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Farrish: Extra rest will help Rangers in next round

by Dan Rosen /

For additional insight into the Eastern Conference First Round series between the Pittsburgh Penguins and New York Rangers, has enlisted the help of Dave Farrish to break down the action. Farrish will be checking in throughout the series.

Farrish was an assistant coach for the Anaheim Ducks and Toronto Maple Leafs from 2005-14. He won the Stanley Cup with the Ducks in 2007. He also coached 1,027 games in the minor leagues, including the American Hockey League. In addition, Farrish, a former defenseman, played 430 games over seven seasons in the NHL.

The New York Islanders earned the right to play another game with their 3-1 win against the Washington Capitals at Nassau Coliseum, but former NHL assistant coach Dave Farrish said the New York Rangers also have to consider themselves big winners on Saturday.

While the Islanders and Capitals engage in what will likely be another physical game in Game 7 of their Eastern Conference First Round series on Monday at Verizon Center, the Rangers will get to relax, watch, heal any lingering injuries and know that no matter who they play in the second round they should be the fresher, healthier team.

"It really is [a big advantage]," Farrish said. "Game 7 is going to be a takeoff of [Game 6] I think, so it's going to be just as physical, if not more physical, and then the winner will turn around and start probably two or three days later [against the Rangers]. That's a huge advantage for the Rangers."

The Rangers earned that advantage on Friday with their series-clinching 2-1 overtime win against the Pittsburgh Penguins at Madison Square Garden.

Farrish was impressed with how the Rangers were able to jump out to a lead and counterpunch when the Penguins started to push and tie the game. He credited center Dominic Moore for the work he did on left wing Carl Hagelin's overtime winner, and said Hagelin deserves a lot of credit for scoring the series-clinching goal and the first goal in New York's 2-1 win in Game 3.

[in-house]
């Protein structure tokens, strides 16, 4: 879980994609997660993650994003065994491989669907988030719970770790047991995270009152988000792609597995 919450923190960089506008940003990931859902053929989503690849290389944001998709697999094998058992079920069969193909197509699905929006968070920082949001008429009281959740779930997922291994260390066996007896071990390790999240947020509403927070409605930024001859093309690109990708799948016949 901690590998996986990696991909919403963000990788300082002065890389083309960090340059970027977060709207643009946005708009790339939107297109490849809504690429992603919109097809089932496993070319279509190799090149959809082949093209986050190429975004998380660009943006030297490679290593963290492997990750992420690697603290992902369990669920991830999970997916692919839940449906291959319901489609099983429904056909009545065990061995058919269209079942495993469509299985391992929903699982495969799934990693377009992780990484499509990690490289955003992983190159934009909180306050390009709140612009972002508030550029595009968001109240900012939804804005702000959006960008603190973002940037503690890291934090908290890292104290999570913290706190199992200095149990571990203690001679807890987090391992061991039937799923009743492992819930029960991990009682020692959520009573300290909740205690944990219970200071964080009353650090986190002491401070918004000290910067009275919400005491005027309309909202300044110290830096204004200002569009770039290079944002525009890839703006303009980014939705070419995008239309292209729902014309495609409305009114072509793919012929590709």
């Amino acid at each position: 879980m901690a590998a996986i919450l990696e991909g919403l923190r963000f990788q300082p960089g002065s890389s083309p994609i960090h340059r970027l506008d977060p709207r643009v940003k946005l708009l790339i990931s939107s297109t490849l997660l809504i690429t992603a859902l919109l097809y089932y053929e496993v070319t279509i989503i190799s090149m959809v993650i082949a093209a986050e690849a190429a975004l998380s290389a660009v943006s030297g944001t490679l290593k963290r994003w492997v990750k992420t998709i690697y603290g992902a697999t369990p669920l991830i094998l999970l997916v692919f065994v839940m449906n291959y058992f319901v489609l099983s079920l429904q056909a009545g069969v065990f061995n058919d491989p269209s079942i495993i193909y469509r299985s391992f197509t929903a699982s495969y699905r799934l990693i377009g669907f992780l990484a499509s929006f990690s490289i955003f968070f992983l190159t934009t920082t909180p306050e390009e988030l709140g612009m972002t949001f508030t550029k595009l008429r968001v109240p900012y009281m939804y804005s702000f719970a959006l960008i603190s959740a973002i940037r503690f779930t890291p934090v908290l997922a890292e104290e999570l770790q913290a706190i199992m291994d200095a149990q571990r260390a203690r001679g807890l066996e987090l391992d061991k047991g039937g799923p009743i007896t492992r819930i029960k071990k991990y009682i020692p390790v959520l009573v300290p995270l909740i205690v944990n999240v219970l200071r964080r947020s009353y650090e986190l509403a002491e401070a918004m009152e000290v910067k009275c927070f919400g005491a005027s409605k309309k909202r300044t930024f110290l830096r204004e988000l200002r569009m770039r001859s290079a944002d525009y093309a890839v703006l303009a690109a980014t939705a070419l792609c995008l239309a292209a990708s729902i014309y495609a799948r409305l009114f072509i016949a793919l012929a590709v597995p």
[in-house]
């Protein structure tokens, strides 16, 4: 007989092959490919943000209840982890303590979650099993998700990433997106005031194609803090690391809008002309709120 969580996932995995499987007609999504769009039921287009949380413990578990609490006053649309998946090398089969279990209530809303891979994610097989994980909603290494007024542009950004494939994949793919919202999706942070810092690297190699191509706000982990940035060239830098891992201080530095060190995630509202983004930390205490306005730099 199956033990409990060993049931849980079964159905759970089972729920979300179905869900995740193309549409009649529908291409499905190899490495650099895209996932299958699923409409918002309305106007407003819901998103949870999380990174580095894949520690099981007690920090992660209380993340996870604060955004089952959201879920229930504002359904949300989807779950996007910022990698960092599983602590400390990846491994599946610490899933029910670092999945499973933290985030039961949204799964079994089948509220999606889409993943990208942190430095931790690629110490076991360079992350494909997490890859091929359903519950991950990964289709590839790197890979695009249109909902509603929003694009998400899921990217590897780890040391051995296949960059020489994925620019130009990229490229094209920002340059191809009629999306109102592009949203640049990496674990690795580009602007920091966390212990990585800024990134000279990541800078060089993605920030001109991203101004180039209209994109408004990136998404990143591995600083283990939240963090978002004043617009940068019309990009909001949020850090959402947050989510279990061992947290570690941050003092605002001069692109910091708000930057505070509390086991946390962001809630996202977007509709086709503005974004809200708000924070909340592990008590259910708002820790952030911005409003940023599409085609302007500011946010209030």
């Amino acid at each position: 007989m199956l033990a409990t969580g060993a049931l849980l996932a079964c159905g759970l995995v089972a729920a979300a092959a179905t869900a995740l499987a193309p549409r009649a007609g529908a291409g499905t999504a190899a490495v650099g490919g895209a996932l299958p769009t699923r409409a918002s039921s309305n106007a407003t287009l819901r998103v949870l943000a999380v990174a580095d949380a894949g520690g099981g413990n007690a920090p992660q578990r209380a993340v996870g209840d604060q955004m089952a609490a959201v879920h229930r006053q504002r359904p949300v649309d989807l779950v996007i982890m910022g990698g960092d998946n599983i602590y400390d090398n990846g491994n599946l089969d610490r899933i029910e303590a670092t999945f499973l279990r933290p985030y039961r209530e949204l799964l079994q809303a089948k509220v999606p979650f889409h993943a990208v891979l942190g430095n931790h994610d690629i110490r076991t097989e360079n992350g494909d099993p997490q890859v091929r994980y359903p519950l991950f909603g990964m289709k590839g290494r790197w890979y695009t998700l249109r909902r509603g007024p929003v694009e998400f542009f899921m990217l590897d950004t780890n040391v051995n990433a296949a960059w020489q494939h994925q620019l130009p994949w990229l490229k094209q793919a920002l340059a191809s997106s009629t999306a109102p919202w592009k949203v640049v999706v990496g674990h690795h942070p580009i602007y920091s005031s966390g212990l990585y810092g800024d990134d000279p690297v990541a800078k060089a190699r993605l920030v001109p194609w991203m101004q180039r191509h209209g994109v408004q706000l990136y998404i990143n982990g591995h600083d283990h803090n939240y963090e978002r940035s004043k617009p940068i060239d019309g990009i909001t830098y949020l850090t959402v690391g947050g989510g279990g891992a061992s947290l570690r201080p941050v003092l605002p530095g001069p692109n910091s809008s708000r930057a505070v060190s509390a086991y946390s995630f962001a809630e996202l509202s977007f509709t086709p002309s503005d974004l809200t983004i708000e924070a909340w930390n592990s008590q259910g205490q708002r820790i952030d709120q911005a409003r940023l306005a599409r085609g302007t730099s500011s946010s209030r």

"Two huge goals," Farrish said.

Although Penguins goalie Marc-Andre Fleury fell short, Farrish said he made general manager Jim Rutherford's decision to sign him to a four-year contract in November look smart. Fleury made 34 saves in Game 5 and stopped 139 of 150 shots in the series for a .927 save percentage.

"Not too many detractors now," Farrish said. "What sticks out is the opportune saves by [Henrik] Lundqvist, the really timely saves that he made. But Fleury did everything possible he could do to win."

The Rangers did just enough to beat him, particularly because Lundqvist allowed eight goals on 132 shots in the series.

The expectation is he'll have to be as good, if not even better, in the second round against either the Islanders or the Capitals.

Farrish said the Islanders would be the better opponent for the Rangers because of their injuries on defense; Travis Hamonic, Calvin de Haan and Lubomir Visnovsky did not play Saturday.

Pittsburgh was missing Kris Letang, Christian Ehrhoff and Derrick Pouliot in the first round. Those injuries significantly altered the type of attack the Penguins could generate from their back end and it gave a major edge to the Rangers, who got 12 points from their six defensemen.

"I just think the Islanders with their injuries on defense makes them a little more susceptible, but you wouldn't know it [Saturday]," Farrish said. "But over the course of time any of those inches in depth, and it showed against Pittsburgh, it gives you the edge. If the Rangers can stay healthy and they can pick on a team with some injuries, and obviously there are going to be some more minor injuries appearing with both of these teams because it's a pretty physical series, that's what I'd lean toward if I was them. But it's dangerous picking your opponent because they always bite you."

The Rangers obviously can't pick who they play, but Farrish said the coaching staff has to prepare for both and that's why this is a working weekend for them. The players have off until Monday.

"That's the problem when you don't know who your opponent is going to be, so you have to prepare for both of them," Farrish said. "This is when all the coaches and assistant coaches earn their pay, when they start having to prepare for two teams. It's a lot of work for the coaching staff and video staff to get all this stuff done and be prepared for either way it goes.

"I'm sure they've been cutting clips [Saturday] and doing everything they can."

Farrish said the Rangers' practice on Monday, if they get on the ice, will likely be more of a general practice to work on some things that the coaches feel were lacking or needed help in the Pittsburgh series.

The practice on Tuesday will be focused more toward the opponent New York will face in the second round. Farrish said it's important for coaches in this situation not to deliver the information on both teams to the players but instead to wait until the opponent is known.

"I think you wait until Tuesday," he said. "You don't want to confuse the players. Let them get their heads clear, let them relax a little bit, enjoy their victory and heal up a little bit. The players know what's going on. I'm sure they're confident in the coaching staff to prepare them for either way it goes. I'm sure every player has his preference on who he'd like to play. Obviously they're not going to say anything, but it's just a waiting game. I think they feel good about that and they're hopefully going to catch a tired team and jump on them pretty quick."


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